Finally, we come to the three autumn moons. Around the equinox the harvest is often in full swing, and so the Harvest Moon, which brings a little extra light for farmers bringing in their crop before the winter comes. Many of the leaves have fallen from the branches by mid-autumn allowing game to be seen a little easier by hunters - this is also the time when the animal herds would be culled, both acts ensuring enough meat for the winter months, this is the time of the Blood Moon. Last, the Frost Moon comes in late autumn, as we start to see the first frosty signs of the approaching winter.

Each season usually has three full moons within in, but occasionally there will be four. The third full moon becomes the Blue Moon, with the fourth going back to the cycle as usual.

Again, this is but one way to names the moons. Some parts honor what is going on around me locally, with other parts focusing on older times - a mix of old and new. I strongly encourage anyone who wishes to incorporate a named lunar system into their path to explore many different names, play with the month and seasonal system, see what's going on locally... really take your time, and make it your own.

Monday, November 14, 2011

The Wheel of the Year : The Lunar Cycles

When talking about the Wheel of the Year the focus is usually on the solar cycle, but the moon cycles of the year also can have names, and celebrate specific seasonal events as well.

There are a few different ways to name the moon cycles. First is by the month, which is the way more people are probably familiar with. With this method, whatever month the full moon is in determines the name of the cycle (which starts at the new moon).

To give an example, say the name of April's moon is the Pink Moon. There is one full moon in April, and it lands on the 28th. That would mean the cycle that began with the new moon on April 14th is the Pink Moon cycle - even though it would end in May. Simple enough, right? So what happens when there are two full moons in a month? The second cycle would be Blue Moon. (This practice actually stems from a misunderstanding, read on for the original meaning!)

Some people prefer to modify this just a bit, and begin the cycle with where the new moon is in the month. This wouldn't change the example above, but you would find a difference if April's full moon was on the 5th. Using the full moon cycle this would still be the Pink Moon, but using the new moon cycle it would take on March's name instead.

Another method uses the seasons. First you identify when the solstices and equinoxes are, then when the moons fall around them. Each season will generally have three full moons. Looking at the summer solstice, say it lands on June 21st, and there is a full moon three days later - that is the first of the three summer moons. If the first full moon isn't until July 2nd, it is still given the name of the first summer moon, regardless of the month it ends up in. Sometimes, though, a season will have four full moons. The third moon of a cycle of four will be the Blue Moon - this is the original definition of a Blue Moon.

So where did the monthly definition come from? Interestingly, it came from a mistake made in an issue in Sky & Telescope magazine printed in 1946. The writer of the article misunderstood his source, the Maine Farmer's Almanac. (This particular Almanac also used fixed dates for the solstices and equinoxes.) Still, there's no doubt that the monthly definition is more commonly known these days. Both systems have their pros and cons, and it's worth it to explore both.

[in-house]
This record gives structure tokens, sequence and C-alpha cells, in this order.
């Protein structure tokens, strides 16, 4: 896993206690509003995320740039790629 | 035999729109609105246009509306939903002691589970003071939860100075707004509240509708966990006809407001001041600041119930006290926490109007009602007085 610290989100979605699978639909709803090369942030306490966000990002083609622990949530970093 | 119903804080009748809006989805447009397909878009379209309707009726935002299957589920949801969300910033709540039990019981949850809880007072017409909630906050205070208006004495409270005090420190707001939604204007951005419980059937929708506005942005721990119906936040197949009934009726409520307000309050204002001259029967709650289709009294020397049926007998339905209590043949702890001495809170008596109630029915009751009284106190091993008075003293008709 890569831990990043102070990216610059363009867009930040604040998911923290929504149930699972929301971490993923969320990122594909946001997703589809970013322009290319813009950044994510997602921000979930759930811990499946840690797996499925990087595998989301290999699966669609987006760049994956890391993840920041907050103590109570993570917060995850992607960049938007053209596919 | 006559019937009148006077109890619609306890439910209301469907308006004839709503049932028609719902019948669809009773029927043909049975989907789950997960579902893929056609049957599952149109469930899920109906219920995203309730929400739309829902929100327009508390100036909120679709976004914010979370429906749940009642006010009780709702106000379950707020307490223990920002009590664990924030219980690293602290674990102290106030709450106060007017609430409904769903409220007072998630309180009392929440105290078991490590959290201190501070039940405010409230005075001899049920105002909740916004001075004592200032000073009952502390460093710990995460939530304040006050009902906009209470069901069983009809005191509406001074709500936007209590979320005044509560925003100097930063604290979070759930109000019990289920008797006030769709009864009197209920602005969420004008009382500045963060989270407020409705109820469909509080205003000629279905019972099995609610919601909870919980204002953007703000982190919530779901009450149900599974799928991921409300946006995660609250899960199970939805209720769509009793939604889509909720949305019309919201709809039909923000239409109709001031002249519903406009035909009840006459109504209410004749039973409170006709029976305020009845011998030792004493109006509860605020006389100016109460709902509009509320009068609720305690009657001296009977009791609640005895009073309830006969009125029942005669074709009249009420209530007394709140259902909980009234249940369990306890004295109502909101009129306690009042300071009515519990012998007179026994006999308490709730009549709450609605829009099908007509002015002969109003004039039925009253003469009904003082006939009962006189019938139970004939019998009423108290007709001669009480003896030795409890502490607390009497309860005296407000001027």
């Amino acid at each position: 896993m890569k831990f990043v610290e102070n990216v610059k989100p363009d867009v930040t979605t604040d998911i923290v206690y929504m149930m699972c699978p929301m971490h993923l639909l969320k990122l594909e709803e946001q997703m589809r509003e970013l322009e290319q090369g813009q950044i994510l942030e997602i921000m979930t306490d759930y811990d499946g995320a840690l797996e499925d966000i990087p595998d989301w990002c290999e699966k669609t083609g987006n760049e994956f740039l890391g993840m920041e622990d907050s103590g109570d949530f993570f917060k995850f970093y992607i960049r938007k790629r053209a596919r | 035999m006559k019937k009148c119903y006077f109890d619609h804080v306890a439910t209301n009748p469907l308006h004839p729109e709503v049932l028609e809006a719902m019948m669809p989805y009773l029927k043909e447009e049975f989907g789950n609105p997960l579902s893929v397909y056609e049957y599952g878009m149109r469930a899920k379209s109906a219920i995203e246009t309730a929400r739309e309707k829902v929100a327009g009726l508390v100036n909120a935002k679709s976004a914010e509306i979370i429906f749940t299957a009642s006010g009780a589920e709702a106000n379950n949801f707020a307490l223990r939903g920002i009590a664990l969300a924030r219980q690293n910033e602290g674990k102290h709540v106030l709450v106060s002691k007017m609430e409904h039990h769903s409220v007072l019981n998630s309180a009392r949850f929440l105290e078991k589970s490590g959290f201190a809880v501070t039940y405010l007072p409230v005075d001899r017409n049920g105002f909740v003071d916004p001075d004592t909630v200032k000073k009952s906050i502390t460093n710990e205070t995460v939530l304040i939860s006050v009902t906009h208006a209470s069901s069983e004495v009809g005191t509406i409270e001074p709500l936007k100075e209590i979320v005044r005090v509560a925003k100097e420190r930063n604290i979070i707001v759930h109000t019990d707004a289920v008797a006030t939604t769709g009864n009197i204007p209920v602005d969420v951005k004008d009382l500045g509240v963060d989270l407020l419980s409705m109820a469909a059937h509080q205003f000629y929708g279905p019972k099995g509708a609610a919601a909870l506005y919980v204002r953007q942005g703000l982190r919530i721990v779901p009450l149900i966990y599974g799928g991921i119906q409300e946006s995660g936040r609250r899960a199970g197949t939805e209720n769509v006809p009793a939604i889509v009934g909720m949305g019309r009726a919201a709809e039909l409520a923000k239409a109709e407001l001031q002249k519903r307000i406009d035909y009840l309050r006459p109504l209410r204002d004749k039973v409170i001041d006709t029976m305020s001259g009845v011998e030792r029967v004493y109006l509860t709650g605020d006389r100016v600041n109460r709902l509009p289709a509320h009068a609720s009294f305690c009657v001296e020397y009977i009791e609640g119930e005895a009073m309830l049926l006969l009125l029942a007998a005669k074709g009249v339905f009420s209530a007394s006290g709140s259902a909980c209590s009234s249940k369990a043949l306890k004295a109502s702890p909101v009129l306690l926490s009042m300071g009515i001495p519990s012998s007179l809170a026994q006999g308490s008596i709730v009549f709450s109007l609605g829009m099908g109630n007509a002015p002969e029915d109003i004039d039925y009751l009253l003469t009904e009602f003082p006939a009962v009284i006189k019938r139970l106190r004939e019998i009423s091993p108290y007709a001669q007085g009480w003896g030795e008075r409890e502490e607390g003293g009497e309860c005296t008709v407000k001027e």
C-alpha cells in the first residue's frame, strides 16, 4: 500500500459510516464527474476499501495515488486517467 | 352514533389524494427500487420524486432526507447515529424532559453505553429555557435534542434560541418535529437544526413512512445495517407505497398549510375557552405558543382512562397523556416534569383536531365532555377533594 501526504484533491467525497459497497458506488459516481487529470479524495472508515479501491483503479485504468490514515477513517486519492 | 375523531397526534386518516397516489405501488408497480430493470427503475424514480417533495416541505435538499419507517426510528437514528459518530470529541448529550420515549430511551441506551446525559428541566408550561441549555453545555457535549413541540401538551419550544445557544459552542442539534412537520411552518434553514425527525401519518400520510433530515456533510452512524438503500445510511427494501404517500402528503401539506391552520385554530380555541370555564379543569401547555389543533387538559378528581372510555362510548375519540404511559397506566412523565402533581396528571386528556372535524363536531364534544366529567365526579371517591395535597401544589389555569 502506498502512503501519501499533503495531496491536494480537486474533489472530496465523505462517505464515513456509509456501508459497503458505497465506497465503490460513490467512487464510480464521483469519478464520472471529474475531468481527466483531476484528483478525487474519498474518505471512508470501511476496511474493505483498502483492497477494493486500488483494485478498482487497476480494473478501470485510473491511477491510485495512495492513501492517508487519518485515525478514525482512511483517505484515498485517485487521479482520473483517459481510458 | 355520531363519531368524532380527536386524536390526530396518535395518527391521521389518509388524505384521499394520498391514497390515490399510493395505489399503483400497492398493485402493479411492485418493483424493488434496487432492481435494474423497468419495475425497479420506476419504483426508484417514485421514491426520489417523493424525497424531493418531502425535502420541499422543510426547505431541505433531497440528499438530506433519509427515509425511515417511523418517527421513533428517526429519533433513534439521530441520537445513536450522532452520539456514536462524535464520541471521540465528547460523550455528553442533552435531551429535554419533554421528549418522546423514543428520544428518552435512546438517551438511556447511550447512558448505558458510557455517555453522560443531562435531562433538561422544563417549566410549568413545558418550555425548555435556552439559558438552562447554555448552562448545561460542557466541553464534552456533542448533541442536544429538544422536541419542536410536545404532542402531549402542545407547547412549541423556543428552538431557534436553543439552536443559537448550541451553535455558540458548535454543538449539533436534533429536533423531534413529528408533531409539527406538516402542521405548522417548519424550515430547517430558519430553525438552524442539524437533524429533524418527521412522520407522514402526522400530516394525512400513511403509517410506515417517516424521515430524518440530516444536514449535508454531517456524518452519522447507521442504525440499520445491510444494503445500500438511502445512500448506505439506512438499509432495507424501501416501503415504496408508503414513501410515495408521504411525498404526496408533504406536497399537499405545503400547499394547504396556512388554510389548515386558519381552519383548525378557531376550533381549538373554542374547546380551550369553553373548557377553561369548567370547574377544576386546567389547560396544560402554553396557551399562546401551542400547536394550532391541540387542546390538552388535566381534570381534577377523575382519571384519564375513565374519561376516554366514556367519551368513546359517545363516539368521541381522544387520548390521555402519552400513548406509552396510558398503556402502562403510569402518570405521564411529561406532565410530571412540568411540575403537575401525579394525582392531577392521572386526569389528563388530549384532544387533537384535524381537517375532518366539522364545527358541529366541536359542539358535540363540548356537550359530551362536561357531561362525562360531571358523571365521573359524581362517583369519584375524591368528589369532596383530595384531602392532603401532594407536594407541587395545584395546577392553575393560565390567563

So, we've talked a bit about the Blue Moon, but what about the other moon names? Let me be very clear - there are many different names for each moon cycle, coming from many different locations. The moon names usually reflect something going on during that time of year, which of course would change from location to location. As an example, the April moon mentioned earlier? Pink Moon is just one name, it can also be the Seed Moon, Sprouting Grass Moon, Egg Moon, or the Fish Moon, among others. Due to this, you'll sometimes see slight differences in which month is which name. Seed moon can be April's Moon, but it can also be March's. There are many different calenders which can be explored, and it can be helpful to find or make one that fits your local cycles.

Sunday, November 13, 2011

Orange Cranberry Sauce

1/2 cup brown sugar
1/2 cup white sugar
1 cup orange juice
2 tsp finely grated orange zest
12 oz cranberries
1/4 tsp nutmeg

Begin by washing and sorting through the cranberries, removing any bad berries.

Heat the sugars and orange juice in a saucepan until simmering, making sure they're well mixed. Add in the cranberries and zest, bring to a boil, then reduce heat to medium-low. Cook until the cranberries begin to pop. Remove from heat, and mix in the nutmeg.

Don't over cook the sauce, as that will make it too bitter. You can mash the sauce a bit with a potato masher when it comes off the heat, or leave it as it is - totally depends on what texture you like. Keep in mind that the sauce will thicken up as it cools. It can be served as soon as it comes down to room temperature and thickens a bit, or after cooling it can be stored in the refrigerator to chill it before serving.

Saturday, November 12, 2011

The Ancestors

Honoring and working with the ancestors is an important part of my path. Many spirits are helpful and worth cultivating relationships with, but our ancestors have the unique perspective of having once lived human lives.